8The Wisteria Society of Lady Scoundrels India Holton

The title attracted me to this historical romance novel, but the bonkers plot grabbed and more than held my attention. There are pirates, Gothic abbeys, would-be assassins and handsome henchmen in this tale about Cecilia, raised by her aunt in a ragtag group of lady thieves who flit around an alternate-historical Victorian England. She lives by her wits and must join forces with a sworn male foe to save the society. This novel is the reason the word skullduggery was invented. (June 15)


9Dream Girl Laura Lippman

Novelist Gerry, 61, moves to Baltimore to be close to his ailing mother. She dies, but before he can start writing again, he has a serious accident. Confined to his bed for a long, drugged recovery, he requires 24-hour care. It’s in this hallucinogenic dream-state that he lapses into memories of childhood, failed marriages, book tours and even novels. One night, for example, a woman claiming to be the inspiration for his first character telephones him. There’s also a dead woman in his bed. Is it the pain medication, the beginning of dementia or something more nefarious? It’s not summer until the new literary thriller from Edgar winner Lippman arrives and this one is a smart tease laced with nostalgic pop culture references and full of delicious dread. (June 22)

 


10The Husbands Chandler Baker

The first lady of the feminist thriller (The Whisper Network) is back with the story of a successful lawyer who stumbles upon Dynasty Ranch, a subdivision for professional women. It’s one where the husbands share equally in the domestic duties, or what’s known as “the second shift.” Is it a gender-swapped Stepford Wives, or something even more sinister? The answer proves the adage that if something seems too good to be true, it probably is. (June 29)


11The Personal Librarian Marie Benedict and Victoria Christopher Murray

As J.P. Morgan’s private librarian and head of the Morgan Library for 43 years, Belle Da Costa Greene was one of the early 20th century’s most powerful figures in arts and literature, and guardian of some of the world’s great cultural treasures, from Gutenberg bibles to Michelangelo sketches. She was also a Black woman forced to conceal her identity to achieve her legacy. Although her father was the first Black graduate of Harvard, her divorced mother went to great lengths to craft a white identity so they could navigate the racist society of the time by changing their surname and publicly describing the family as Americans of Portuguese descent. There has only been one full-length biography of the woman who built collections, mentored colleagues and promoted the work of women scholars – not least because, before her death, Greene burned all her private papers. This historical novel pieces together clues from letters and her whirlwind social life to restore her identity. (June 29)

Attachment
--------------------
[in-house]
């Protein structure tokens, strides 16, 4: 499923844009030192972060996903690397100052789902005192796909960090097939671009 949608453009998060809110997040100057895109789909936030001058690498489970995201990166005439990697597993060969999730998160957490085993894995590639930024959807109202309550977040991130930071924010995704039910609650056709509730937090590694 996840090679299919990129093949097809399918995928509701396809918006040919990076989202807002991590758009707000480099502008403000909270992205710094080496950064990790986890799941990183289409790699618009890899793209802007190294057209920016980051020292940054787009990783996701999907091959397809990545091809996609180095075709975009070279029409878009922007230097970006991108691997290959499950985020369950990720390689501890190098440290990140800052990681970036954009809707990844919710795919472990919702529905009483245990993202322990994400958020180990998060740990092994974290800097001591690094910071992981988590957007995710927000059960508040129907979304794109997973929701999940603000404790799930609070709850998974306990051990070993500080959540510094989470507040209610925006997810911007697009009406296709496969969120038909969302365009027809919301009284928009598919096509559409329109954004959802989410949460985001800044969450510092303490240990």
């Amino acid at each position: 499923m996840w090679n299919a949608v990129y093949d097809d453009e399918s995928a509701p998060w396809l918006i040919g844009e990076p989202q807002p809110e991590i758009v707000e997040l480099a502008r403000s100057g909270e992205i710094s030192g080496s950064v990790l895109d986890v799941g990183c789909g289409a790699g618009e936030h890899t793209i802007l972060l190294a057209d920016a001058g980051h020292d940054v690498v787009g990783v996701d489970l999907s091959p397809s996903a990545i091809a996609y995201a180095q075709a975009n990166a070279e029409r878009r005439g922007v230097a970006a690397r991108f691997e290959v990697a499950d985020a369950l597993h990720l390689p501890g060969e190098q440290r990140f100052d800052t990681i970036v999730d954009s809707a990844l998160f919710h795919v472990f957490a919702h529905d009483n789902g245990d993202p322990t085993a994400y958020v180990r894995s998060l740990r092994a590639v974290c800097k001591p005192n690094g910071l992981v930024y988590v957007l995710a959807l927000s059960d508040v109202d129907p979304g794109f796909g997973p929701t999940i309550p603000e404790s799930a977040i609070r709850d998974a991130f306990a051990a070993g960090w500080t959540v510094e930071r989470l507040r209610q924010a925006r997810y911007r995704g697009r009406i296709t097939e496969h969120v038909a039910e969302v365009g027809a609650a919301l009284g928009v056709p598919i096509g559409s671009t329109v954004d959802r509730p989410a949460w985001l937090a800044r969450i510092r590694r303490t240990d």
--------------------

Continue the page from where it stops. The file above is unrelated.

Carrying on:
THE SCROLL

Salman Rushdie, Novelist Who Drew Death Threats, Is Stabbed at New York LectureThe Indian-born novelist who was ordered killed by Iran in 1989 because of his writing, was attacked before giving a talk on artistic freedom.


Raymond Briggs, Creator of Beloved Children’s Tale ‘The Snowman’, Dies at 88First published in 1978, the pencil crayon-illustrated wordless picture book sold more than 5.5 million copies around the world while a television adaption became a Christmas favourite in Britain and was nominated for an Oscar.


Canadian Author Emily St. John Mandel Makes Barack Obama’s 2022 Summer Reading ListObama's list includes everything from fiction to books on politics, cultural exploration and basketball.


Canadian Author Rebecca Eckler to Launch RE:books Publishing House Focused on Female Authors and Fun ReadsThe former National Post columnist says her tagline is ‘What’s read is good, and what’s good is read.’”


Brian Thomas Isaac’s “All the Quiet Places” wins $5,000 Indigenous Voices AwardThe B.C. author, a retired bricklayer, drew on his childhood growing up on the Okanagan Indian reserve for his coming-of-age story set in 1956


Canadian-American Author Ruth Ozeki Wins Women’s Book Prize for “The Book of Form and Emptiness”The UK judges said her fourth novel, inspired in part by the Vancouver Public Library, contained "sparkling writing, warmth, intelligence, humour and poignancy."


The Bill Gates Summer Reading List Includes a Sci-Fi Novel On Gender Inequality Suggested by His DaughterBill Gates' summer reading list includes fiction and non-fiction titles that cover gender equality, political polarization and climate change.


American novelist Joshua Cohen wins the Pulitzer Prize for fiction for “The Netanyahus”The 2022 Pulitzer prizes include this satirical look at identity politics, focused on the father of former Israeli Prime Minister Benjamin Netanyahu, at a crucial time in the Jewish state’s history


Margaret Atwood, Alice Munro Among Canadian Authors Recognized in Commemorative Reading List Marking Queen’s Platinum JubileeThe authors are among six Canadian scribes included on the The Big Jubilee Read list.